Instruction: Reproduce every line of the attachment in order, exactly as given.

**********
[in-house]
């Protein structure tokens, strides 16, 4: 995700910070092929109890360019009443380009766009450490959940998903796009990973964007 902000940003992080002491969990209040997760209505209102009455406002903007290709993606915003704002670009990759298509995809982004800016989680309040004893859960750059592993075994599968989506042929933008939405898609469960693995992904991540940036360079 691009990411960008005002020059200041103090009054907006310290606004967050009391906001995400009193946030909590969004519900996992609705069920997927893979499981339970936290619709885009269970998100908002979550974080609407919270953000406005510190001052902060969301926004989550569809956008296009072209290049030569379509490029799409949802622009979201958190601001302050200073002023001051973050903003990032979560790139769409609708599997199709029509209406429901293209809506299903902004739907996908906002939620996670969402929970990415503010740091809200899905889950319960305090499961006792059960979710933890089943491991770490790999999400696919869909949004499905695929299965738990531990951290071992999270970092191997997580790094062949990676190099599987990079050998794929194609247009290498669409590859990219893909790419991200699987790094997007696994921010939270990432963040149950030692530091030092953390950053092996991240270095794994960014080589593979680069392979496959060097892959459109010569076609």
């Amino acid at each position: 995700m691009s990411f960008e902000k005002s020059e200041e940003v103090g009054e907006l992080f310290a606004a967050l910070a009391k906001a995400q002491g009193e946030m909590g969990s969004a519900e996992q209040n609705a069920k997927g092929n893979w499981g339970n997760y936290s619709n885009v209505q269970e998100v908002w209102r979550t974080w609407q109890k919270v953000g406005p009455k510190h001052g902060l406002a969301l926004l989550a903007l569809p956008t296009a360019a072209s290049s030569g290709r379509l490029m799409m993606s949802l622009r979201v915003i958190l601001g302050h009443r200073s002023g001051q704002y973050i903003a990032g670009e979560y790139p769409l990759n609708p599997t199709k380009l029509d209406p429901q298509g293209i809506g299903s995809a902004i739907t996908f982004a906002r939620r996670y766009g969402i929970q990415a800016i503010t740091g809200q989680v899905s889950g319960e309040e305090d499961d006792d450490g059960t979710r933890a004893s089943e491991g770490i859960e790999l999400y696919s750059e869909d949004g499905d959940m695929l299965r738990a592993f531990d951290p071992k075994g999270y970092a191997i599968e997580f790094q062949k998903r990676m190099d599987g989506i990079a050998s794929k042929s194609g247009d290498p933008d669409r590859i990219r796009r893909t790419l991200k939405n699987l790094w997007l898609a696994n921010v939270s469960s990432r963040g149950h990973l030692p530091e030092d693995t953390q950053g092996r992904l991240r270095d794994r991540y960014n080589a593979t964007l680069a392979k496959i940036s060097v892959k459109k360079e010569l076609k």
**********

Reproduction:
[in-house]
């Protein structure tokens, strides 16, 4: 995700910070092929109890360019009443380009766009450490959940998903796009990973964007 902000940003992080002491969990209040997760209505209102009455406002903007290709993606915003704002670009990759298509995809982004800016989680309040004893859960750059592993075994599968989506042929933008939405898609469960693995992904991540940036360079 691009990411960008005002020059200041103090009054907006310290606004967050009391906001995400009193946030909590969004519900996992609705069920997927893979499981339970936290619709885009269970998100908002979550974080609407919270953000406005510190001052902060969301926004989550569809956008296009072209290049030569379509490029799409949802622009979201958190601001302050200073002023001051973050903003990032979560790139769409609708599997199709029509209406429901293209809506299903902004739907996908906002939620996670969402929970990415503010740091809200899905889950319960305090499961006792059960979710933890089943491991770490790999999400696919869909949004499905695929299965738990531990951290071992999270970092191997997580790094062949990676190099599987990079050998794929194609247009290498669409590859990219893909790419991200699987790094997007696994921010939270990432963040149950030692530091030092953390950053092996991240270095794994960014080589593979680069392979496959060097892959459109010569076609």
């Amino acid at each position: 995700m691009s990411f960008e902000k005002s020059e200041e940003v103090g009054e907006l992080f310290a606004a967050l910070a009391k906001a995400q002491g009193e946030m909590g969990s969004a519900e996992q209040n609705a069920k997927g092929n893979w499981g339970n997760y936290s619709n885009v209505q269970e998100v908002w209102r979550t974080w609407q109890k919270v953000g406005p009455k510190h001052g902060l406002a969301l926004l989550a903007l569809p956008t296009a360019a072209s290049s030569g290709r379509l490029m799409m993606s949802l622009r979201v915003i958190l601001g302050h009443r200073s002023g001051q704002y973050i903003a990032g670009e979560y790139p769409l990759n609708p599997t199709k380009l029509d209406p429901q298509g293209i809506g299903s995809a902004i739907t996908f982004a906002r939620r996670y766009g969402i929970q990415a800016i503010t740091g809200q989680v899905s889950g319960e309040e305090d499961d006792d450490g059960t979710r933890a004893s089943e491991g770490i859960e790999l999400y696919s750059e869909d949004g499905d959940m695929l299965r738990a592993f531990d951290p071992k075994g999270y970092a191997i599968e997580f790094q062949k998903r990676m190099d599987g989506i990079a050998s794929k042929s194609g247009d290498p933008d669409r590859i990219r796009r893909t790419l991200k939405n699987l790094w997007l898609a696994n921010v939270s469960s990432r963040g149950h990973l030692p530091e030092d693995t953390q950053g092996r992904l991240r270095d794994r991540y960014n080589a593979t964007l680069a392979k496959i940036s060097v892959k459109k360079e010569l076609k």